Former San Diego Mayor Kevin Faulconer's campaign is in a dispute with state officials over whether he can be listed as the city's “retired” mayor on the ballot for the recall election of Gov. Gavin Newsom.
Each candidate is listed with a job title or other descriptor, but they are not allowed to use the word “former.” Faulconer's campaign requested he be listed as San Diego's “retired” mayor, which state officials are now disputing, Faulconer spokesman John Burke said. He left the office in 2020, and referencing his prior role would help boost his name identification.
Burke said the campaign plans to sue the Secretary of State's office.
"It defies common sense that Kevin Faulconer wouldn’t be allowed to use ‘retired San Diego Mayor’ as his ballot designation, where he was elected and re-elected, leaving office only at the end of last year," Burke said in a written statement. "This is not fair to voters who should be given accurate information as to who the candidates for this recall actually are. Our campaign is suing the Secretary of State to ensure that this is rectified."
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Faulconer isn't the only candidate upset with the list of 41 candidates released Saturday by the state. YouTube creator Kevin Paffrath said he planned to sue to get his YouTube nickname on the ballot.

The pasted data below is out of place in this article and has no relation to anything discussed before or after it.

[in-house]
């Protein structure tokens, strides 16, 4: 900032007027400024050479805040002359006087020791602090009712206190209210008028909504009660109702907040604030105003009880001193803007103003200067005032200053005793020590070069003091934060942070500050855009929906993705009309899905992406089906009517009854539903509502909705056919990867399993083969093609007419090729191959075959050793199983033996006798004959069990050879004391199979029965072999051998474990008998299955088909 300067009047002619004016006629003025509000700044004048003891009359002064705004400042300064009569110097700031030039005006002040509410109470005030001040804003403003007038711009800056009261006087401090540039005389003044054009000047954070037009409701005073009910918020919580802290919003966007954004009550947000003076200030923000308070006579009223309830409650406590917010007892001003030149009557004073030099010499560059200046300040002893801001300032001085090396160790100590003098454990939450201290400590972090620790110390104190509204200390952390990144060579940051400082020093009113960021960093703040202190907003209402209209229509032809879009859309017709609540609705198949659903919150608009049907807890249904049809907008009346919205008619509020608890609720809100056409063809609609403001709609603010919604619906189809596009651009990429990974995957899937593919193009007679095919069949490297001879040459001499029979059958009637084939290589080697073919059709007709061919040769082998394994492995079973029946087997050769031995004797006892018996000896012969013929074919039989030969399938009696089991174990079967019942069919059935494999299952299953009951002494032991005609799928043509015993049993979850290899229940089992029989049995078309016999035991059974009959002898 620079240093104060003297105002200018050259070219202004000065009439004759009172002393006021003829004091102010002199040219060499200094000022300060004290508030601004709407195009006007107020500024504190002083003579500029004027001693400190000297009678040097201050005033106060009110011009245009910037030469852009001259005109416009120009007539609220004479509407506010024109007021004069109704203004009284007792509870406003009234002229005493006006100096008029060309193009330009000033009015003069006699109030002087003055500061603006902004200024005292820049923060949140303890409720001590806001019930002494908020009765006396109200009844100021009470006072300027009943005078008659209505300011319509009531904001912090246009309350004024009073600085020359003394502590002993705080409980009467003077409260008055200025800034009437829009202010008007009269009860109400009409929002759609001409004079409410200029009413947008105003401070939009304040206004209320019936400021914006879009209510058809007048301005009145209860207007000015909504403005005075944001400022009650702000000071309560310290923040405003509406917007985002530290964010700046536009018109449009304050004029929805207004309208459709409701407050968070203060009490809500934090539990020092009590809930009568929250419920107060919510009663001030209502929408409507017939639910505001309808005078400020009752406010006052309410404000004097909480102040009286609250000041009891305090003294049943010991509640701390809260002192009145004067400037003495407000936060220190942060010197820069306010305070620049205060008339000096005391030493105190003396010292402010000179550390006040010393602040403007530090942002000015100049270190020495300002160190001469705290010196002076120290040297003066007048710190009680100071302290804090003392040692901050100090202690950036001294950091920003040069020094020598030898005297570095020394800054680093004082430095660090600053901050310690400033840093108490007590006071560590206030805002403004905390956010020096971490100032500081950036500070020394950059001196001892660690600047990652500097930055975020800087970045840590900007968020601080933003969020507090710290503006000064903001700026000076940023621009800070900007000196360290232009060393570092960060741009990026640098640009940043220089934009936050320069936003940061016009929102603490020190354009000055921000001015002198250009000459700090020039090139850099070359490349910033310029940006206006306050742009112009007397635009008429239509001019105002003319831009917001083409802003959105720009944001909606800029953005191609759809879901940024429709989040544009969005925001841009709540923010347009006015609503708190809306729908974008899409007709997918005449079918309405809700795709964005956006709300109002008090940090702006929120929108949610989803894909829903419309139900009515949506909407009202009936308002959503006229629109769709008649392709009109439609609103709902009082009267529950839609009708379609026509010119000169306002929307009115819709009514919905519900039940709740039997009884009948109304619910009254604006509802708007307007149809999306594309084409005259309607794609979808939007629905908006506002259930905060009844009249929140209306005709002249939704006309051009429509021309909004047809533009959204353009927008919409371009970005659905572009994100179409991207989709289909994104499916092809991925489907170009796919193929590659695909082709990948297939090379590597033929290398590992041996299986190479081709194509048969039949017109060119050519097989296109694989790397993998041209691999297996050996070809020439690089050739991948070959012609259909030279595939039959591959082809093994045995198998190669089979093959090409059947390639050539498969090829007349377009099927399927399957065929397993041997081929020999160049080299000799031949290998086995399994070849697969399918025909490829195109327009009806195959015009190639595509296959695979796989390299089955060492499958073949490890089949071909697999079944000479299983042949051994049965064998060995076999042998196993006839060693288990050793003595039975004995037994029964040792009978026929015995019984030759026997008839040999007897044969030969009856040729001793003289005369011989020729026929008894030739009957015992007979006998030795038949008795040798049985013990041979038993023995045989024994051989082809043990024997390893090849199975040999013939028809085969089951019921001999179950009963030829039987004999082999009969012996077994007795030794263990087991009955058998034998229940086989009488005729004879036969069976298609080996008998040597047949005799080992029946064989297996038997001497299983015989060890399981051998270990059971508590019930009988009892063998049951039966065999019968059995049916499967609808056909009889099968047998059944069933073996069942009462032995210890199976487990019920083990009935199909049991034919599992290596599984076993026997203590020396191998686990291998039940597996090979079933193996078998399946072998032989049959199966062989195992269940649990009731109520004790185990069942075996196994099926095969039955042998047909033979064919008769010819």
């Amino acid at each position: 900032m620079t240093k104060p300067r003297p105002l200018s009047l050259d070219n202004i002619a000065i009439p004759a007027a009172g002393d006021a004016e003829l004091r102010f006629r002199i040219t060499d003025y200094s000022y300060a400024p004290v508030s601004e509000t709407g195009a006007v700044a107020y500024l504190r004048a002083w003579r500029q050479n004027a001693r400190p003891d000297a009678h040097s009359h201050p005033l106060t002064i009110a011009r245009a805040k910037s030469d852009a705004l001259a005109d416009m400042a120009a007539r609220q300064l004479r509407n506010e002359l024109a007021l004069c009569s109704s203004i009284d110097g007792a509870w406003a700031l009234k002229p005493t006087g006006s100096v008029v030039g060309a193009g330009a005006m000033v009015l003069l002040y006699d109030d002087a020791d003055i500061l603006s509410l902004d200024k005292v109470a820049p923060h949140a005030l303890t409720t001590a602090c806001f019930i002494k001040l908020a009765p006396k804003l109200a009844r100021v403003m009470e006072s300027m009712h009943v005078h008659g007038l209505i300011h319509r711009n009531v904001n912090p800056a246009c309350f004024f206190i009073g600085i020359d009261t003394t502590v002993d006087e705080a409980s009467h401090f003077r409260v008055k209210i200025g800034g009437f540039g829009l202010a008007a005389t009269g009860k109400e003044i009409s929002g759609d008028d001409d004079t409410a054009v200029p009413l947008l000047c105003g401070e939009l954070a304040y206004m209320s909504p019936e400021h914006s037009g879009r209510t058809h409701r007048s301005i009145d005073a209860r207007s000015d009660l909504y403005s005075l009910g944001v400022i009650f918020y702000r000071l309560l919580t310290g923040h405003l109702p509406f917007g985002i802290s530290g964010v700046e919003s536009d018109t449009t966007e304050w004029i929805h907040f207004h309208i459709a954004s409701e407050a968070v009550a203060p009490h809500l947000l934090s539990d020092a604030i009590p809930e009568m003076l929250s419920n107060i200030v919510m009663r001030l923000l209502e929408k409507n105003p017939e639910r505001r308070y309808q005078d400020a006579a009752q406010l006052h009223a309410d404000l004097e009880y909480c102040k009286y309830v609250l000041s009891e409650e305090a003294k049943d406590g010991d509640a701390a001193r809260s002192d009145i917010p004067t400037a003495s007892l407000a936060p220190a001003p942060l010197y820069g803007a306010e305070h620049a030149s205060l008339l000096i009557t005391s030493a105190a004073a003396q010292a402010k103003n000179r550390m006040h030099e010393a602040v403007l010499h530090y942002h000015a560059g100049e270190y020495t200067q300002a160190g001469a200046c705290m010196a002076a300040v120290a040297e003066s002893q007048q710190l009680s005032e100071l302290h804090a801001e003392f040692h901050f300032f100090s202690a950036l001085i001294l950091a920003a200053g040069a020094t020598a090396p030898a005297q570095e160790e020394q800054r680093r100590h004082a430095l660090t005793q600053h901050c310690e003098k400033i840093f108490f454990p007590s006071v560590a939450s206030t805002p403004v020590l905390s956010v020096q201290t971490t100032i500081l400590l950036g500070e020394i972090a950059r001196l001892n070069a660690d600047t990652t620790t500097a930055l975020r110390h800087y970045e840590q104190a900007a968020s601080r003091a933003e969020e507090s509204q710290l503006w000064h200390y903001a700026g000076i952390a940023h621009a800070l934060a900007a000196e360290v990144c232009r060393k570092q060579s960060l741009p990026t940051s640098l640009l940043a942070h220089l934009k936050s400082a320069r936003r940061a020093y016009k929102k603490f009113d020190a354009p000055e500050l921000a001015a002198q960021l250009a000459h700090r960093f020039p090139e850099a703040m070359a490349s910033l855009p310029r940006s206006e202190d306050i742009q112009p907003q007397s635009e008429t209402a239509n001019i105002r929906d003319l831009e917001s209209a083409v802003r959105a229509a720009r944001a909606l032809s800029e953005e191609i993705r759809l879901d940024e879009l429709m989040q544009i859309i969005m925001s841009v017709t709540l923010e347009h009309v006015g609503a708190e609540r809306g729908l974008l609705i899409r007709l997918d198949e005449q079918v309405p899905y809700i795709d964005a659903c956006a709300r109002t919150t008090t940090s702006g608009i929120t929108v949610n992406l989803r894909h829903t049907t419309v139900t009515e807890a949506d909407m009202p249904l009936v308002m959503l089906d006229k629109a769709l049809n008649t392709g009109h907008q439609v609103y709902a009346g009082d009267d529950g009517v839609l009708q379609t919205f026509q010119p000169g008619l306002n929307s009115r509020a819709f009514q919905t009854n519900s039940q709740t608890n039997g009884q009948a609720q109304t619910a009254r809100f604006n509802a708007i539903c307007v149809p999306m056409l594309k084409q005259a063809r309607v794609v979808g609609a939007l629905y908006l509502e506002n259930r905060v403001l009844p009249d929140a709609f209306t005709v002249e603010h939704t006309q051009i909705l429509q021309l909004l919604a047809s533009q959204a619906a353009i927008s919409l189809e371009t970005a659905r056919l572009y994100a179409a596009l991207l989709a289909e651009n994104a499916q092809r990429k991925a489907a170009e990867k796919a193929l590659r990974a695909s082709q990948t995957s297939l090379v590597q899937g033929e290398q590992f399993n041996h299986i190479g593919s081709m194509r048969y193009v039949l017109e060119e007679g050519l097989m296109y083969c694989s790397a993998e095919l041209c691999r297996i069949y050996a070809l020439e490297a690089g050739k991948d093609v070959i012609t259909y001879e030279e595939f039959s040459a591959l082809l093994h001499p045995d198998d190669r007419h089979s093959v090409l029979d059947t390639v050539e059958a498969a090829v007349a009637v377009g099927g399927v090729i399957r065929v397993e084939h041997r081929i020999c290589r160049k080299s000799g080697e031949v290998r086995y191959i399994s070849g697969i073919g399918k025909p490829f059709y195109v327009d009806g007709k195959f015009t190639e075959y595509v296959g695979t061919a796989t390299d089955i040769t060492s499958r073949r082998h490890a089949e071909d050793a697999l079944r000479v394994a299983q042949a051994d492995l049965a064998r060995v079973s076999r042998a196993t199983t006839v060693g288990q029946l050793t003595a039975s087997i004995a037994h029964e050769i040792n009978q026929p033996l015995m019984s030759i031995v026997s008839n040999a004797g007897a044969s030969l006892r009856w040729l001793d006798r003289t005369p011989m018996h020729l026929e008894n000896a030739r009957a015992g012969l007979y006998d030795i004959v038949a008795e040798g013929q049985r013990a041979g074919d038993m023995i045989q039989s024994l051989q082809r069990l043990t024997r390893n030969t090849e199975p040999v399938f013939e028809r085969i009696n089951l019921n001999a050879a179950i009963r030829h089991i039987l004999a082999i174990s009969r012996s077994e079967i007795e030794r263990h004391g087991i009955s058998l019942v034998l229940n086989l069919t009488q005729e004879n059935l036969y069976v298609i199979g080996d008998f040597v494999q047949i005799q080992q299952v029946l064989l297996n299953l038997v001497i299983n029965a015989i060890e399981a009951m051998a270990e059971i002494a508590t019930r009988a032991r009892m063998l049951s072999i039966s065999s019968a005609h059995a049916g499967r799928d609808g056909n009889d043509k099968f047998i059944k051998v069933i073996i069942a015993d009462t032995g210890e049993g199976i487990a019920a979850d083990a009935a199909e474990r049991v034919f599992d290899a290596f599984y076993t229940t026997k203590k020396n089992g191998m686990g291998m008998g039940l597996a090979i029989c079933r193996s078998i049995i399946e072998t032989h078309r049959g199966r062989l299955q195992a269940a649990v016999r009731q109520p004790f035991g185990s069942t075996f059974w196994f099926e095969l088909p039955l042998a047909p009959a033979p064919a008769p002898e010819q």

And, conservative talk radio host Larry Elder was left off the ballot because state officials say he submitted incomplete tax returns, a requirement to run. Elder maintains he should be included and says he'll go to court to get his name on the ballot.
The list of candidates includes 21 Republicans and eight Democrats, one Libertarian, nine independents and two Green Party members. The list has a range of candidates from the anonymous to the famous, including an entertainer known for putting herself on Los Angeles billboards in the 1980s and others with eye-catching names, like deputy sheriff Denver Stoner, and Nickolas Wildstar, who lists himself as a musician/entrepreneur/father.
Also listed is Olympian-turned-reality-TV-star Caitlyn Jenner, who was reportedly in Australia filming a reality show at the time the list was released, though she tweeted Friday that she and her campaign team are "in full operation."
Voters will be sent a ballot with two questions: Should Newsom be recalled, and who should replace him. If more than half of voters say “yes” to the first question, then whoever on the list of potential replacements gets the most votes is the new governor of the nation’s most populous state. With numerous candidates and no clear front-runner, it’s possible the someone could win with less than 25% of the votes.
Ballots will start going out next month in the mail, and the official election date is Sept. 14.